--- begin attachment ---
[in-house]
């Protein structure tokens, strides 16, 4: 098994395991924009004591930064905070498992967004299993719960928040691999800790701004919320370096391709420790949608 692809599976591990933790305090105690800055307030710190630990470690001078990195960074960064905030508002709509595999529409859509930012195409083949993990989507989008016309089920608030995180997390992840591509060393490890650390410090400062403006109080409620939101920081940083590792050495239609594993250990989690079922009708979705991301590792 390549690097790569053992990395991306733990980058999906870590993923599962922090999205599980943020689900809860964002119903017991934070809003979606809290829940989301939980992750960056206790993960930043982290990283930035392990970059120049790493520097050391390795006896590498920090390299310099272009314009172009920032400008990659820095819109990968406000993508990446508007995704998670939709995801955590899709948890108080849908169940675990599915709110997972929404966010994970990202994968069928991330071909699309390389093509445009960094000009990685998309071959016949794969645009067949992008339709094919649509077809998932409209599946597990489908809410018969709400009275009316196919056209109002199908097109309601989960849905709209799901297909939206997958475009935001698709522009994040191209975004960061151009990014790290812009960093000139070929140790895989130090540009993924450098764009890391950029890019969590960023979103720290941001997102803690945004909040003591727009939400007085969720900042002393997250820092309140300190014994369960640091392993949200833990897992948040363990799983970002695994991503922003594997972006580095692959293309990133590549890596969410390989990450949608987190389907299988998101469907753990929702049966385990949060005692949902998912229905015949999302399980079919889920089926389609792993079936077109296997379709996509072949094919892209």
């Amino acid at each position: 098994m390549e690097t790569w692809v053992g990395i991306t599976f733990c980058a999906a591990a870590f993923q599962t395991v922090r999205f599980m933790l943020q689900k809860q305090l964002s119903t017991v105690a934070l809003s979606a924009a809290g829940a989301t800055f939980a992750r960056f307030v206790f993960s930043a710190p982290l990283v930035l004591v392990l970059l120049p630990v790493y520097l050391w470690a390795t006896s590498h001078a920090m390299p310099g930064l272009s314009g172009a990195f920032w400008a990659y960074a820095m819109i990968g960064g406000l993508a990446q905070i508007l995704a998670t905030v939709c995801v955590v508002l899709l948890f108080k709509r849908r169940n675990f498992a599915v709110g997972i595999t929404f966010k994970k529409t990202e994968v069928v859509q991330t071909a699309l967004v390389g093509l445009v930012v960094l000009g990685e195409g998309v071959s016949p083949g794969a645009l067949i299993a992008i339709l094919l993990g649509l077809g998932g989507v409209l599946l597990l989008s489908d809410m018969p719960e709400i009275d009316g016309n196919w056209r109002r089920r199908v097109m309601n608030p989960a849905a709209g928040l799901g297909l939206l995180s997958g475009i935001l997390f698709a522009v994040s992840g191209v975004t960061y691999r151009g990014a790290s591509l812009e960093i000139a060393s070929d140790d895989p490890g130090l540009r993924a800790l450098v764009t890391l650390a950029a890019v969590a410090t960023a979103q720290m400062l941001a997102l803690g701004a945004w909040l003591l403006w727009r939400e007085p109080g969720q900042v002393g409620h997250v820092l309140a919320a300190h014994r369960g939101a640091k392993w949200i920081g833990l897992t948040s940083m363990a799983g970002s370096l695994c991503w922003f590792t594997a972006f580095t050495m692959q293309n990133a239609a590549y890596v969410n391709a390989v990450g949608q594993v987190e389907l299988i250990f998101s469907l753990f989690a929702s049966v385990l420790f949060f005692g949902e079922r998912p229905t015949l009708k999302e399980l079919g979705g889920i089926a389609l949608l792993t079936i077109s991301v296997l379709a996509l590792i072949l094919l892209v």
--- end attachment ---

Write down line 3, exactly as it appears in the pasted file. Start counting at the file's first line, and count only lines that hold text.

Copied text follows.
């Amino acid at each position: 098994m390549e690097t790569w692809v053992g990395i991306t599976f733990c980058a999906a591990a870590f993923q599962t395991v922090r999205f599980m933790l943020q689900k809860q305090l964002s119903t017991v105690a934070l809003s979606a924009a809290g829940a989301t800055f939980a992750r960056f307030v206790f993960s930043a710190p982290l990283v930035l004591v392990l970059l120049p630990v790493y520097l050391w470690a390795t006896s590498h001078a920090m390299p310099g930064l272009s314009g172009a990195f920032w400008a990659y960074a820095m819109i990968g960064g406000l993508a990446q905070i508007l995704a998670t905030v939709c995801v955590v508002l899709l948890f108080k709509r849908r169940n675990f498992a599915v709110g997972i595999t929404f966010k994970k529409t990202e994968v069928v859509q991330t071909a699309l967004v390389g093509l445009v930012v960094l000009g990685e195409g998309v071959s016949p083949g794969a645009l067949i299993a992008i339709l094919l993990g649509l077809g998932g989507v409209l599946l597990l989008s489908d809410m018969p719960e709400i009275d009316g016309n196919w056209r109002r089920r199908v097109m309601n608030p989960a849905a709209g928040l799901g297909l939206l995180s997958g475009i935001l997390f698709a522009v994040s992840g191209v975004t960061y691999r151009g990014a790290s591509l812009e960093i000139a060393s070929d140790d895989p490890g130090l540009r993924a800790l450098v764009t890391l650390a950029a890019v969590a410090t960023a979103q720290m400062l941001a997102l803690g701004a945004w909040l003591l403006w727009r939400e007085p109080g969720q900042v002393g409620h997250v820092l309140a919320a300190h014994r369960g939101a640091k392993w949200i920081g833990l897992t948040s940083m363990a799983g970002s370096l695994c991503w922003f590792t594997a972006f580095t050495m692959q293309n990133a239609a590549y890596v969410n391709a390989v990450g949608q594993v987190e389907l299988i250990f998101s469907l753990f989690a929702s049966v385990l420790f949060f005692g949902e079922r998912p229905t015949l009708k999302e399980l079919g979705g889920i089926a389609l949608l792993t079936i077109s991301v296997l379709a996509l590792i072949l094919l892209v």